English 10 H
The Scarlet Letter Final Test (Essay) #6 Often in literature, women are portrayed as weak or evil. Eve caused original sin, Miss
Havisham, from Charles Dickens’s
, hated men because of heartbreak, and Cruella de Vil planned to murder dogs for their coats. However, in
The Scarlet Letter
, Nathaniel Hawthorne shows the role of a woman in a different light. Hester Prynne, the main character, makes her own decisions without causing her community to fall apart. Throughout the novel, Hester exemplifies early feminist qualities. She displays her feminism by disregarding the labels and stereotypes she is associated with. This contrasts the reserved and passive nature of women in the Puritan era. On the other hand, she is gentle and kind, showing the idealistic qualities of Puritan women. The fact that women were considered the ‘weaker sex’ did not stop Hester from exhibiting remarkable strength within herself or while interacting with the members of her Salem community. Hester’s feminist ideas are most clearly evident through her sexual independence, her unwillingness to abide to society’s standard of women, and her encounters with those around her.
Hester’s strength of her sexual nature, is one of the main reasons she can be considered an early feminist. Following her sexual desires resulted in a sin that was unacceptable in Puritan society adultery. The affair Hester had with Reverend Dimmesdale caused the birth of Pearl, and threatened the moral standards of Puritan beliefs. Had Hester not been a woman, she would not have only received a scarlet letter ‘A’ and three hours of public shaming, but she most probably would have been put to death. But, because she was now a mother of young Pearl, the townspeople decided that the constant reminder of her sin would be punishment enough. Women of the Puritan era were taught to be modest and shy in relation to situations that were sexual in nature. Women were normally exiled for the crime of adultery, yet Hester lived with her crime and the torment it brought on. Although it may have made trouble in her Puritan community, Hester demonstrated continuous feminist ideals of sexual independence. Hester’s social behavior also defined her as a feminist. Her refusal to surrender to the requests of the church and community to reveal the name of Pearl’s father dismissed of the inherent belief that women had to be submissive. Despite Hester’s sin, she did not allow the communities perception of her alter her own self esteem or pride. The selfpity and selfloathing expected to accompany the punishments she received were unacceptable in Hester’s eyes. She took comfort in the love of her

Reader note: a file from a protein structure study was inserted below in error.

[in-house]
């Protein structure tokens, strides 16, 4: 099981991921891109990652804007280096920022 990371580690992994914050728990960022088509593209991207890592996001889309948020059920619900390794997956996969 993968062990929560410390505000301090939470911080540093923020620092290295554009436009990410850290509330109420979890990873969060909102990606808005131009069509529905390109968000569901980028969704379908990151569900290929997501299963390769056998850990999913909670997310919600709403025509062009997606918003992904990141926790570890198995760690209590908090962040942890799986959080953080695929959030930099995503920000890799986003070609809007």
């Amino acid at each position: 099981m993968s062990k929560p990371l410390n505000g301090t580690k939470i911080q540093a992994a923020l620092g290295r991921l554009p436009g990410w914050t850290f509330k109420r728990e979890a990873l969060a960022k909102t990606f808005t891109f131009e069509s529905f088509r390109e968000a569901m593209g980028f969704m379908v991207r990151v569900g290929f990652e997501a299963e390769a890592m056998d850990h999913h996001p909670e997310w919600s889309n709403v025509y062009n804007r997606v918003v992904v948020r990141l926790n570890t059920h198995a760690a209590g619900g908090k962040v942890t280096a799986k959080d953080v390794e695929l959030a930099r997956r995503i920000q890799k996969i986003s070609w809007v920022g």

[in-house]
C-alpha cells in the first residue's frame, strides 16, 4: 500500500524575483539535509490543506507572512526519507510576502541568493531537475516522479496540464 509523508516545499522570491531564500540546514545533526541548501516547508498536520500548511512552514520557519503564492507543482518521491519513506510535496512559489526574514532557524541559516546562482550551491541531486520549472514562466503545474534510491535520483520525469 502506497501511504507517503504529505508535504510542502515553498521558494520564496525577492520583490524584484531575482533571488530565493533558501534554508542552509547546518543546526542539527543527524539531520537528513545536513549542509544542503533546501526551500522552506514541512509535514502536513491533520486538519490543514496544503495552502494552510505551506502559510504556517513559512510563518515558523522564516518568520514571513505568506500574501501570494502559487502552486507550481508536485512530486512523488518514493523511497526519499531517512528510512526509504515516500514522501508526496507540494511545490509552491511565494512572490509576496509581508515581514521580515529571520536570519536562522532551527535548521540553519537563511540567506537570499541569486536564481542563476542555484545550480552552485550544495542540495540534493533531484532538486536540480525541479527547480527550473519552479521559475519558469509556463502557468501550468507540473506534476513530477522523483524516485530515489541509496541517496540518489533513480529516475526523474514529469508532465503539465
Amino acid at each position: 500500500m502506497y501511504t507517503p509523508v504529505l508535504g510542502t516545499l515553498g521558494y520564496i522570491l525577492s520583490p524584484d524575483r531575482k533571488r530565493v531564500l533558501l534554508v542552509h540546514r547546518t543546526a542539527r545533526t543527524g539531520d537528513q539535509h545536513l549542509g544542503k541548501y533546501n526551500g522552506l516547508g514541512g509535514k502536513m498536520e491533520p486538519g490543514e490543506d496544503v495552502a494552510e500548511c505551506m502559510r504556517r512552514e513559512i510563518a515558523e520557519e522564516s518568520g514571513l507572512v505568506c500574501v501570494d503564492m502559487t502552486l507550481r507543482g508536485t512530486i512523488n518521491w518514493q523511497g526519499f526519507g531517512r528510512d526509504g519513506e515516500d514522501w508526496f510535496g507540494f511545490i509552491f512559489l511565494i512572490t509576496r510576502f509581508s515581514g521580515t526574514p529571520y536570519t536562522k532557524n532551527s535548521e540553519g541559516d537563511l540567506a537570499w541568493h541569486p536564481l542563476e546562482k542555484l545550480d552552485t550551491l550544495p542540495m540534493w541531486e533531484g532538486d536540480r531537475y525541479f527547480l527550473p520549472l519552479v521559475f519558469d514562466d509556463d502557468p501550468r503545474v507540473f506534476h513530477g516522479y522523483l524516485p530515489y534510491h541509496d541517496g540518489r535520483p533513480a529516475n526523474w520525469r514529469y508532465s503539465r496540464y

daughter and mocked the scarlet letter “A” which embellished her dress. The “A” which should have dishonored her name became a symbol against conformity and stereotypes. Beautifully embroidered by
Hester, it made a joke out of the punishment which had been enforced by the church and state.
The location of Hester and Pearl also proved her moral differences from the rest of the society.
They lived in the woods, on the outskirts of town. Hester’s selfreliance gave her ability to stay in control of life in the untamed country side. The isolated home was a sanctuary, but also worked as a buffer between a world that judged and the free nature of Hester’s soul. But it is important to note that
Hester did not retreat to the woods due to the shame or adversity which she was faced within the city.
Instead, she made a home in the forest because she could live independently and true to herself there.
From parenting Pearl to wearing a decorated “A” proudly upon her chest, Hester allowed her feminist beliefs to expand into the world around her regardless of the consequences.
The three people affected most by Hester’s feminist ideals were Dimmesdale, Chillingworth and Pearl. Hester and Dimmesdale shared